Advocates for the disabled — many of whom support drive-throughs — were also there.

“We are here to say drive-throughs have absolutely no place in areas abutting residential neighbourhoods,” said John Fracasso, of the Picadilly Area Neighbourhood Association.

Said Zachary Young, a concerned citizen, said the planning committee has no business trying to regulate drive-throughs.

“London has one of the highest unemployment rates in Canada. How can you, in good conscience, argue for more regulation on local business, given the high regulation has had to date,” he demanded of the committee.

http://lfpress.ca/newsstand/CityandRegion/2008/07/15/6165986.html

Support from Executive Director, Greenpeace in Canada

london-drive-through-regulation-greenpeace1

FOUNDED IN CANADA, 1971 / FONDÉ AU CANADA, 1971


July 15, 2008

Councilor Judy Bryant

Chair, London Planning Committee

300 Dufferin Avenue.

London, ON

N6B 1Z2

Dear Madam Chair,

I am writing to urge you and the London planning committee to support a temporary moratorium on further “drive through” business operations in London.

While there has been much written and said about the importance of idling in the grand scheme of air quality and global warming, “drive throughs” versus parking lots, idling times and their corresponding carbon footprints, much of this has been raised in an concerted effort to create doubt, rather than provide clarity.

As was the case with the large tobacco companies in the sixties and seventies which questioned the science of smoking related illnesses, proponents of “drive thoughs” need only to create a doubt about the validity of their opponents’ concerns and they win: the status quo will continue.

Today, we know better. If you do in fact have concerns or doubts about whether or not “drive throughs” contribute to global warming and diminish air quality (and I stress here, you should not) then you should do what good science dictates: evoke the “precautionary principle” e.g. when in doubt about the environmental impact of an action, err on the side of caution.

I fear however that in this debate we may lose sight of the forest for the trees. The issue at stake is not counting the seconds of idling but what should London’s official plan be stipulating at a time when the entire global community is grappling with climate change mitigation? Should London’s official plan continue to support a status quo position that encourages individuals to get in their car and drive to a restaurant?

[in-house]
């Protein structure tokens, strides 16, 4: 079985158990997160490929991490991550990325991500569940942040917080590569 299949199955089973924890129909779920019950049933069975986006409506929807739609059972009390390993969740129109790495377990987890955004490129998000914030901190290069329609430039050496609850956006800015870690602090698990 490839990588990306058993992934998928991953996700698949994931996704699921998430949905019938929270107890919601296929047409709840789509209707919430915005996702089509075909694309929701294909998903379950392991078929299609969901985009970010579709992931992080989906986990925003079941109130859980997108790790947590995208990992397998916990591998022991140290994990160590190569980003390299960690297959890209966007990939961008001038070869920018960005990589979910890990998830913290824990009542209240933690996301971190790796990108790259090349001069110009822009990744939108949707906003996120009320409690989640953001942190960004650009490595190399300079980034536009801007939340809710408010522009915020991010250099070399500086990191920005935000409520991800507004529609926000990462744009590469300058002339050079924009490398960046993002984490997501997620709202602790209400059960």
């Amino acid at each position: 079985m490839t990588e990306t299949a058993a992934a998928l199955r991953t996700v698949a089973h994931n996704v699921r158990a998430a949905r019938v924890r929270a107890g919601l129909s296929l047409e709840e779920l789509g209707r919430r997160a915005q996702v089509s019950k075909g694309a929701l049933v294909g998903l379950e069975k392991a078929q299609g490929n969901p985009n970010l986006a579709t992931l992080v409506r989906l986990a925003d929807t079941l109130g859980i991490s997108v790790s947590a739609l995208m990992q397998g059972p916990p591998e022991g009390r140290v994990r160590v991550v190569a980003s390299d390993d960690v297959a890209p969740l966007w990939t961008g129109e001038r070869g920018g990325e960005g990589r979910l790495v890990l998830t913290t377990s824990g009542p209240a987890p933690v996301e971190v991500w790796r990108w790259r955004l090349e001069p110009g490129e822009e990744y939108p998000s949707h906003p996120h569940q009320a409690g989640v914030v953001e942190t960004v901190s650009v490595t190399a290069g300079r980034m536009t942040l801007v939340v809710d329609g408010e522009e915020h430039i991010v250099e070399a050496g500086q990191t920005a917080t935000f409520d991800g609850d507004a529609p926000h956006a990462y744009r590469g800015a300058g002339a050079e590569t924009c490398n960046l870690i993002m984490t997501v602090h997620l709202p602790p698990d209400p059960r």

Anna Kajumulo Tibaijuka Executive Director of the United Nations Human Settlements Programme (UN-HABITAT) has stated “the way in which the world’s growing cities are planned and managed will largely determine the pace of global warming”. Indeed, here in Canada, in the near total absence of meaningful federal action on climate change, municipalities and urban planning play even a greater role in addressing climate change than in other jurisdictions.

Municipalities have historically led the way on issues like waste diversion, cosmetic pesticide use and water quality. You can do the same on climate change. Public transit, building regulations, parks, traffic flow – and yes, regulation of “drive throughs” – are all areas in your purview that can have an effect on our collective greenhouse gas emissions.

No one is arguing that a moratorium on “drive throughs” is the most important issue facing our planet today, it is however part of the climate change solution puzzle and is the issue that is before your committee today. There will be no quick fix or single solution to global warming, just millions of small significant actions from individuals and leaders around the world.

Peter F. Drucker the renowned author and management guru once wrote that “management is about doing things right, leadership is about doing the right things”. I can assure you, twenty years from now no one will question why London does not have more drive through restaurants but they may wonder why Council did not act on global warming when they had the chance.

You are leaders, I urge you to do the right thing. Make London a leader and put a moratorium on new drive through businesses.

I thank you for your attention to this matter.

Sincerely

Bruce Cox

Executive Director, Greenpeace in Canada

c.c. Mayor Anne Marie DeCicco-Best

Cory Morningstar, Council of Canadians